Table 3 Availability of information in pre-notification (n = 69) and use in ED as a criterion for TTA

Overall usefulness

Of the 72 respondents 56 % were satisfied with the current situation on in-hospital trauma triage and found their system useful. Satisfaction was higher in EDs with a tiered-response (65 % versus 53 %) and in EDs with a protocol present (62 % versus 44 %). Twenty-five respondents gave suggestions for improvement, including improvements for the ED or trauma care in general. Nine suggestions concern the communication between the pre-hospital setting and the ED, e.g. better use of the (electronic) pre-notification. Twelve of the 18 EDs without a protocol stated that a protocol with clear criteria for TTA would be an improvement for the whole trauma triage process.

Discussion

This study found that most Dutch EDs use a one-team trauma triage system, although a large variation was found in size and composition of trauma teams and the TTA process. Our results are largely consistent with the local variation found in several international studies on TTA [2, 4, 5, 14, 1721]. Nonetheless, this is somewhat surprising considering that the quality improvement activities for trauma care in the Netherlands since 1997 [22, 24] and the existence of national guidelines [23, 25, 26, 29] should suggest a more uniform TTA.

In-hospital trauma triage systems in practice

In the Netherlands, 94 % of the responding EDs indicate the presence of a trauma team, compared to 21 % to 98 % in other countries [12, 14, 15, 17, 18, 30]. Moreover, two-thirds of Dutch EDs use a one-team system. The relative low percentage of hospitals using tiered-response system is surprising, because previous studies have shown that a tiered-response is a safe and effective trauma triage method. Efficiency may also be improved because undertriage does not exist and overtriage has decreased from 70 % to 27 % [6]. In the latter study the in-hospital trauma triage was performed only after arrival of the patient, implying that for every trauma patient a full team was activated initially. Although tiered-response may be efficient, its benefits will not be reported if it is used after pre-notification of a trauma patient. Tiered-response after arrival of the patient also introduces delays in the management of the severely injured patient and is insufficiently sensitive to prevent under-activation of the team [9]. In our study, two EDs with more than 200 trauma team alerts, and another eight with 50 to 200 trauma team alerts per year used a one-team response. These relatively large EDs could possibly benefit from introducing a tiered-response system. We also found 12 EDs receiving less than 50 multi trauma patients per year and with less than 50 trauma team alerts per year using a tiered-response system. These EDs could probably best use a one-team system to maintain sufficient expertise and quality of trauma care. The overtriage in these cases then provides a training-opportunity [15].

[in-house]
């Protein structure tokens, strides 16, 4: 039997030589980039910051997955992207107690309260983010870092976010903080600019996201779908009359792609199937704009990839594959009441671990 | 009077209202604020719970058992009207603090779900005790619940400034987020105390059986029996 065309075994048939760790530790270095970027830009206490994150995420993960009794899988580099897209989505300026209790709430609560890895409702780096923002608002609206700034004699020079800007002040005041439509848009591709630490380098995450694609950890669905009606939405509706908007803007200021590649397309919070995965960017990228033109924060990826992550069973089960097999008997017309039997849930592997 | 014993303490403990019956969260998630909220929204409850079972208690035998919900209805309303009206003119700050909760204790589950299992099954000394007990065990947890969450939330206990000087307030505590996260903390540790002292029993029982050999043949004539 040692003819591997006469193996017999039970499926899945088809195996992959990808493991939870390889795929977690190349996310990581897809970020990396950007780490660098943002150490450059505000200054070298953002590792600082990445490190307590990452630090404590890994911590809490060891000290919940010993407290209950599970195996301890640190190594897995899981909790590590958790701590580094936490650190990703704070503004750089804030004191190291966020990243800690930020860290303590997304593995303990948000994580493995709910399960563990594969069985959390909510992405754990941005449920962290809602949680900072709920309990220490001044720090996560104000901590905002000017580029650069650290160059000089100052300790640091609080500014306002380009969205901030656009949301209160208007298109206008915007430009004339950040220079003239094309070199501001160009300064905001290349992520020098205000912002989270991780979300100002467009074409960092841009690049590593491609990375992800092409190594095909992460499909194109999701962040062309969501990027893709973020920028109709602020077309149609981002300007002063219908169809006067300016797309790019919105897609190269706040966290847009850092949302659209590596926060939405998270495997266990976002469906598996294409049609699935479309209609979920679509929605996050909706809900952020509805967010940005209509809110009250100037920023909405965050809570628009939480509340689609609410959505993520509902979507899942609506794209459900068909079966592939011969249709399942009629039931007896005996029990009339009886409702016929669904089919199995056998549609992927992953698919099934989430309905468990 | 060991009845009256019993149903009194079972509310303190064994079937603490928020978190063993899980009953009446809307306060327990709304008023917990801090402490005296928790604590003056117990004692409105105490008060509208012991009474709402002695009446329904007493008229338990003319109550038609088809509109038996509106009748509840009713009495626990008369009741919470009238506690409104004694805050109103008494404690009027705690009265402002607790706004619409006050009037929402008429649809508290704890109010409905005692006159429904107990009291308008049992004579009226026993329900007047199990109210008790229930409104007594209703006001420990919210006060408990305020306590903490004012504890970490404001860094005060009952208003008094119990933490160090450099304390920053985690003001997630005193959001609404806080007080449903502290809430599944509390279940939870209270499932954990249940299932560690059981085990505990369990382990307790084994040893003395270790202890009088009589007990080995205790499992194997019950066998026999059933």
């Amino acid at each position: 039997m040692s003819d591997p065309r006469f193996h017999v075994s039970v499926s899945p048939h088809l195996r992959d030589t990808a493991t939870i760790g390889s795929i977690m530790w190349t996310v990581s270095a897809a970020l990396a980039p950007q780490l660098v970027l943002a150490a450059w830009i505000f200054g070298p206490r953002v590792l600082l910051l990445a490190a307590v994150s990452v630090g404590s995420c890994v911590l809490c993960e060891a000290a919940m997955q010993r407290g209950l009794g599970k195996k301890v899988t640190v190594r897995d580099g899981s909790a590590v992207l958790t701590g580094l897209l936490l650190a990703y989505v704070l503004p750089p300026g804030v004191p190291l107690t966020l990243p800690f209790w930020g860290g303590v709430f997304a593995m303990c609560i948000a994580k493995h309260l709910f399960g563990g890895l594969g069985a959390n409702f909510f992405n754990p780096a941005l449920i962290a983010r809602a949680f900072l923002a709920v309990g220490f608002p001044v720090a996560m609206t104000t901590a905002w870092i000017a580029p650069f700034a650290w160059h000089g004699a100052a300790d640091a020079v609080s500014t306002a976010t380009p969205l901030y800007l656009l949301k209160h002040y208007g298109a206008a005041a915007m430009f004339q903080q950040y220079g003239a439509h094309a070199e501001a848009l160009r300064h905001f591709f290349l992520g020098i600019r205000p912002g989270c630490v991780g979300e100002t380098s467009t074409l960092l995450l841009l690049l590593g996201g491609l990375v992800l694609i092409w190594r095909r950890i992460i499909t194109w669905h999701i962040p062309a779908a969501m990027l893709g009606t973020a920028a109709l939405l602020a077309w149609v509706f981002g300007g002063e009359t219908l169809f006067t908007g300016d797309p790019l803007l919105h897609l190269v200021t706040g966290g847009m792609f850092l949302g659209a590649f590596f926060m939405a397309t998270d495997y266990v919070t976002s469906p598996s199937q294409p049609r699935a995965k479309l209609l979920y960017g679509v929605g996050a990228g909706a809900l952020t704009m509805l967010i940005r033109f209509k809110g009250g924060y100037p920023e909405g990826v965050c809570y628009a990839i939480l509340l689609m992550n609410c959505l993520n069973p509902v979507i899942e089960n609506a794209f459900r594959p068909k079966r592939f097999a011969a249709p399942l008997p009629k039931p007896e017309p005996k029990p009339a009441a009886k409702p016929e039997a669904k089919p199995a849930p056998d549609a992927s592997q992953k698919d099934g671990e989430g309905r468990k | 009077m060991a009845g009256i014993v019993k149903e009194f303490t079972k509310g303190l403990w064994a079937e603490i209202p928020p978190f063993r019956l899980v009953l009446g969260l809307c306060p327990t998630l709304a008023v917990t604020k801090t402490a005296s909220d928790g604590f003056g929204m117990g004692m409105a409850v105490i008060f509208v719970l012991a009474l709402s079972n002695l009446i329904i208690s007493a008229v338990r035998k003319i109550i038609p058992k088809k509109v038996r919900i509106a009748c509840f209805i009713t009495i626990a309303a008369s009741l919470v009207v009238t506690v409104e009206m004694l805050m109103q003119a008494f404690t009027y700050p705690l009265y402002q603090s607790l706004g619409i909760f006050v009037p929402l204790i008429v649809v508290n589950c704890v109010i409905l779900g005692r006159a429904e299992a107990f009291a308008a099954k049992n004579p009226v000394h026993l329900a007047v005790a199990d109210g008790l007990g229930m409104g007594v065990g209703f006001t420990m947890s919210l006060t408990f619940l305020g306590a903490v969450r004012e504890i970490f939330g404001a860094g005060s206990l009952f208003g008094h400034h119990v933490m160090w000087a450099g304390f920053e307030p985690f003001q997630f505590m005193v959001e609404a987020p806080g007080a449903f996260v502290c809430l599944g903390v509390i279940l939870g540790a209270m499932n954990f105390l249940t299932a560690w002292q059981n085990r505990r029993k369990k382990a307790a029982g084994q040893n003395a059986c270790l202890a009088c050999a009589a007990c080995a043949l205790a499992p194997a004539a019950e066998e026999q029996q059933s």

Required size and expertise of trauma teams

In general, the optimum size of a trauma team varies from five (modified trauma team) to eight (full trauma team) team members [1, 2, 5, 31]. However, this study showed that Dutch trauma teams varied from three to 16 members. Internationally, the size of trauma teams also varies but less widely, i.e. from two to ten team members [2, 4, 5, 8, 14, 1721]. Based on these figures, this study suggests that a reduction in the number of trauma team members is possible. Such reduction may lead to a cost-saving of at least $431 in indirect cost savings per trauma team activation [10].

In addition to the size of the team the expertise required in the trauma team is vital to its function and efficiency [5]. The vast majority of full trauma teams in the Netherlands consists of a minimum required expertise that is close to what is observed in other countries [1, 2, 5, 14, 18]. The only deviation is the presence of a neurologist which is recommended according to the Dutch guidelines, yet only found in 31 % of the EDs in our study [22, 25, 26]. In other countries the neurological status of a trauma patient often is assessed by an emergency physician, who is not yet 24/7 present in all Dutch EDs [27, 32]. Our study shows that the smallest of the modified trauma teams have an emergency physician and/or a surgical or orthopaedic resident, a radiographer and one ED nurse present. Whether this corresponds to the optimum composition of a modified team is not known, recommendations from scientific studies or Dutch guidelines are not available.

The ideal team should at least be available at all hours and consists of appropriately trained staff, such that junior members are not left alone in dealing with trauma cases [5, 14, 31, 33]. Surprisingly, the minimum level of expertise for full trauma teams differs between office-hours and out-of-office-hours [26], even though 47 % of all trauma patients arrive at the ED between 5 PM and 8 AM [34]. Therefore, future research should address the optimum composition of (modified) trauma teams, keeping in mind that commitment, organisation, training, experience and 24/7 availability are found to be more important than specialty or seniority of the individual professionals [2, 5, 14, 31, 33].

To contribute to a reduction of team size, the standard initial involvement of a neurologist, orthopaedic surgeon, ICU physician, neurosurgeon, and paediatrician could be reconsidered, especially since their participation in Dutch trauma teams is already limited and emergency physicians are being introduced as a 24/7 senior specialist in Dutch EDs. This professional could well play a more important role in initial trauma team care in the near future [27, 32], as they do in several countries [14, 30].

Communication and decision making using patient information

For a timely activation and preparation of an appropriate trauma team, ED staff need accurate information from the pre-hospital setting, preferably before patient’s arrival [15, 14, 16]. To avoid errors, such pre-notification should ideally be communicated directly from the pre-hospital caregiver to the trauma triage decision maker in the hospital. Our study shows that the pre-notification is communicated indirectly through an emergency medical dispatcher in 32 % of the EDs, and the decision on TTA is not made by the same person who receives the information initially.